Now that life has returned to the streets, we have an obligation to remain creative and make the streets safe and accessible for everyone. Our backs shouldn’t have to be pressed against the wall to invest resources in our infrastructure.
The city and state government are responsible for funding projects, but we can decide where those funds are applied through participation in advocacy groups like Bike Durham, and participation in the systems themselves. Take a ride on the city bus. Walk or bike to work twice a month. Explore the city from a new vantage point and use that experience to advocate for better conditions.
(and participate more in your local government)
2022 is an election year. Honestly, every year is an election year in this country. The second a politician is appointed, their re-election campaign has begun. We all know it’s a shit system. But it’s the one we have right now, and we’re not gonna fix it by sitting on our hands.
Durham elected a new mayor and new city council member at the end of 2021. On top of that, we have incredibly urgent statewide elections on the horizon. Voting in the upcoming election is non-negotiable. North Carolina is one of a handful of states being targeted by Republicans for significant electoral process manipulation that would restrict the right to vote for millions of people. Even if you don’t think politics affects you, it affects someone in your community, and they need your help. But it doesn’t stop at voting. It’s about time we all make year-round participation in our local government #trendy. Watch a city council meeting. Join an advocacy group. Make your vote count by following through on it. There’s only so much we can complain about if we’re not willing to roll up our sleeves. I know we’re all exhausted just thinking about the collapse of modern society, but in the words of Beric Dondarrion, “the enemy always wins, and we still need to fight him.”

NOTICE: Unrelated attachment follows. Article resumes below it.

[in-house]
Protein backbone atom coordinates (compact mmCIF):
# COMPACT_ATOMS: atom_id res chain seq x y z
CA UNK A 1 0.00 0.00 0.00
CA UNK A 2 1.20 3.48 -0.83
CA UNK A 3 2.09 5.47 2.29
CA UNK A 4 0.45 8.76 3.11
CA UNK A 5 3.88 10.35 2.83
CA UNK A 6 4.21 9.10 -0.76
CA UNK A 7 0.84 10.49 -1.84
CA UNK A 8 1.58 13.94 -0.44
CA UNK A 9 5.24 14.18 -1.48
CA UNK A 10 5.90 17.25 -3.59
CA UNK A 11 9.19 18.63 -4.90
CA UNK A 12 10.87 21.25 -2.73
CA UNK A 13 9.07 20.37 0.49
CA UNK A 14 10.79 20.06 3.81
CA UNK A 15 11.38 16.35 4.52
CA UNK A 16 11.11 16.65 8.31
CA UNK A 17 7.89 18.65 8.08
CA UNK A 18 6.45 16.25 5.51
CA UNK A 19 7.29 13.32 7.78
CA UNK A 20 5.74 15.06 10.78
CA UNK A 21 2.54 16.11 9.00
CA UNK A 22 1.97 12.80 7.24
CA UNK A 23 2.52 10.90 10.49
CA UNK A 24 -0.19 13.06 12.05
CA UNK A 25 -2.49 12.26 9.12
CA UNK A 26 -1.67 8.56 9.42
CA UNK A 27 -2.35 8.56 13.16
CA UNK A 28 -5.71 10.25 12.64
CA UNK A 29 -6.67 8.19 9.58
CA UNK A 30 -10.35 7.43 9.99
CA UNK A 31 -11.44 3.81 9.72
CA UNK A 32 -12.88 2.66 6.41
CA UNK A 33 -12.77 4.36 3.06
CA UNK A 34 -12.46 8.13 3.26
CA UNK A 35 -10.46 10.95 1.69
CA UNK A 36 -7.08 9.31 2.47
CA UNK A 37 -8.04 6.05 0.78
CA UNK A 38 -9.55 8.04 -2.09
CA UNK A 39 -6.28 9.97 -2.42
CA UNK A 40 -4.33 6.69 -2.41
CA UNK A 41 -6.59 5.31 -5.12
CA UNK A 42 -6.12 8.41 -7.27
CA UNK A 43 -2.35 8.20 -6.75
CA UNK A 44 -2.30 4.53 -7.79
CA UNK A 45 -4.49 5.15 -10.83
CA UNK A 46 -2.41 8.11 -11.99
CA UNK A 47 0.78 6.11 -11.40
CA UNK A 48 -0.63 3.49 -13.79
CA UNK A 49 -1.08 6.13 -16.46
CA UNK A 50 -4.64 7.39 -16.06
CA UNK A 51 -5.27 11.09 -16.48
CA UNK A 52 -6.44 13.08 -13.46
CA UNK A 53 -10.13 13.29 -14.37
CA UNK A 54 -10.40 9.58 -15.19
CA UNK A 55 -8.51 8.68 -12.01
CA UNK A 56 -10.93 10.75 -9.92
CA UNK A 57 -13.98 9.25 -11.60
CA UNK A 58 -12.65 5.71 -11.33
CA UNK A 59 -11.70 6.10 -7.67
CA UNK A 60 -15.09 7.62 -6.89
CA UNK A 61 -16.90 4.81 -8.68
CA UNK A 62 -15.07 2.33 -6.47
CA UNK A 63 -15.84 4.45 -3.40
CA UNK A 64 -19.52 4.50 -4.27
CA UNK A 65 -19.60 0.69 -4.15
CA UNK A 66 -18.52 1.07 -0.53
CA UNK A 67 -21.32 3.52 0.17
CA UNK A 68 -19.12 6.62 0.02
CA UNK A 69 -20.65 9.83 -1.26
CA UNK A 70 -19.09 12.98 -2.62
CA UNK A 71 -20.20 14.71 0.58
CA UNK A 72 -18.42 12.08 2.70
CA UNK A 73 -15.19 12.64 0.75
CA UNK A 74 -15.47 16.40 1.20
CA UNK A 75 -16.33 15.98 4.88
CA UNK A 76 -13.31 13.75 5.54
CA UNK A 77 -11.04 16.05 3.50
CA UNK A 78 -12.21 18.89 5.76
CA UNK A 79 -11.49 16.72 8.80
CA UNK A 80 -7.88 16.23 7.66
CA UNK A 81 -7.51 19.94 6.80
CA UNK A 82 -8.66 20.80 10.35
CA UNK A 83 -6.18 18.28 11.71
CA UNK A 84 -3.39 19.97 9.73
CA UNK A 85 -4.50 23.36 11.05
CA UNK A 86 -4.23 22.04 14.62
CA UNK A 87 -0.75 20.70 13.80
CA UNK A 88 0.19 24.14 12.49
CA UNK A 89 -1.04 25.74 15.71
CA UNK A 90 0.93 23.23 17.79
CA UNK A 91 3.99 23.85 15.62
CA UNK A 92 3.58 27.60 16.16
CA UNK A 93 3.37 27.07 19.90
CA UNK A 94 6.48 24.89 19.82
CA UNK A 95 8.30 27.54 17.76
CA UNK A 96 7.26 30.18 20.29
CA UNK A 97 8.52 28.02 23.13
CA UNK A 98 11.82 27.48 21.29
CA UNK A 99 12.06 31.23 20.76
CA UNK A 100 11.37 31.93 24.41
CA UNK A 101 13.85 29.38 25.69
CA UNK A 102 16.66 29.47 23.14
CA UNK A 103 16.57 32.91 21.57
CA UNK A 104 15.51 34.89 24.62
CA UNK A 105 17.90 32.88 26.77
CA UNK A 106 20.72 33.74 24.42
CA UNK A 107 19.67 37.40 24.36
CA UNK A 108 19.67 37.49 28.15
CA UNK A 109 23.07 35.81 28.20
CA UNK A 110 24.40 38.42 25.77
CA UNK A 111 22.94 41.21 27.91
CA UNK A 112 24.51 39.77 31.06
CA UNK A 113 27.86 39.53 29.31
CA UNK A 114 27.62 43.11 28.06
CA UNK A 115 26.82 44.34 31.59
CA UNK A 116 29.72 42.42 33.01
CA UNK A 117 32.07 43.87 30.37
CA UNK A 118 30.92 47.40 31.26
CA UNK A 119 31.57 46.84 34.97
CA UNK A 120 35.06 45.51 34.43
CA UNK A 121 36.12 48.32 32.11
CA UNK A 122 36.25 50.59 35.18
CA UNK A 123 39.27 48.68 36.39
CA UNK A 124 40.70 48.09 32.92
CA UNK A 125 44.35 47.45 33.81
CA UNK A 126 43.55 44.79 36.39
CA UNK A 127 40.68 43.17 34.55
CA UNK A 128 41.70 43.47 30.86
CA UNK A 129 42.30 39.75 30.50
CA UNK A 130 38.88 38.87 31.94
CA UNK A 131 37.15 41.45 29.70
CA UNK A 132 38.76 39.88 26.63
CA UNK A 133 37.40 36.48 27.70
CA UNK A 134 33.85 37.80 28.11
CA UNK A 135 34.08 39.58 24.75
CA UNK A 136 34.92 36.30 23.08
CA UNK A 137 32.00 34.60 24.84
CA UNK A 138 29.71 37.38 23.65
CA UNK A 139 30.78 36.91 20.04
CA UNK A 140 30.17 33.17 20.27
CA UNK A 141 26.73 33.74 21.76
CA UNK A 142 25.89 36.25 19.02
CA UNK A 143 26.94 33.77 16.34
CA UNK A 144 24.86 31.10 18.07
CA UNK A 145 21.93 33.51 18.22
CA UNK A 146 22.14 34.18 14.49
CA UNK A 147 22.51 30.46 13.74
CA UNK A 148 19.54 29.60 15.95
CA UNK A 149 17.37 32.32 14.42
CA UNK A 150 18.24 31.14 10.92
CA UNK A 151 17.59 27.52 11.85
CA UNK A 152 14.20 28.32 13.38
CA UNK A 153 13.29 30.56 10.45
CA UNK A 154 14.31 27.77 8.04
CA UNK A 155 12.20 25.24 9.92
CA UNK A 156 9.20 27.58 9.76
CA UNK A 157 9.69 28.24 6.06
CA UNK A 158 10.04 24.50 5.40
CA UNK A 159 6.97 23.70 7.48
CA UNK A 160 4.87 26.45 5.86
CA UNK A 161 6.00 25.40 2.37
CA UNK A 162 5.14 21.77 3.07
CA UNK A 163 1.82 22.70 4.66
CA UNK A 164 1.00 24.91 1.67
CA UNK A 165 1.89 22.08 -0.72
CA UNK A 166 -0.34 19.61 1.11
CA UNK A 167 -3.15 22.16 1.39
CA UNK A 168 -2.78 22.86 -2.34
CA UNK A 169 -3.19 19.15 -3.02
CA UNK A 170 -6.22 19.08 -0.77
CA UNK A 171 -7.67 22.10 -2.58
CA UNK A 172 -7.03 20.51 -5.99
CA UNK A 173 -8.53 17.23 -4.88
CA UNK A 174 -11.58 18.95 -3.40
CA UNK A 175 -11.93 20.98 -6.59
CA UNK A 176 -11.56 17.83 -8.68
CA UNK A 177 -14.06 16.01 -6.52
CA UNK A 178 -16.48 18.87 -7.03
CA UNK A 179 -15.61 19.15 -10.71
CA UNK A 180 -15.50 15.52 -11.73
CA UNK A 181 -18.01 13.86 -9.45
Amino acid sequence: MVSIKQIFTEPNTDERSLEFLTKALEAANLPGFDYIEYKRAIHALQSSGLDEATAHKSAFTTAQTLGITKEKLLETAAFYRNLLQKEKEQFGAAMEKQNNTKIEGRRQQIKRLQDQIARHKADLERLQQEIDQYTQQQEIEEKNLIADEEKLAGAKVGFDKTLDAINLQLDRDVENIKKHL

More Buddy Ruski content
(and more Buddy Ruski content)
Now that I’m back from holiday sabbatical (aka a couple of seasonal jobs), consider this a declaration of intent. The BR content machine is well-oiled and the program calendar is filling up quickly. New podcasts, in-person events (🤞🏾), and a few exciting collaborations in the works.
If you want to hear directly from the commonwealth, check out these suggestions from the people of Durham in this lively Reddit thread.
Disclaimer: Bike Durham, a local non-profit organization advocating for better and safer transportation infrastructure, is mentioned in the story. I have been a board member since March 2021.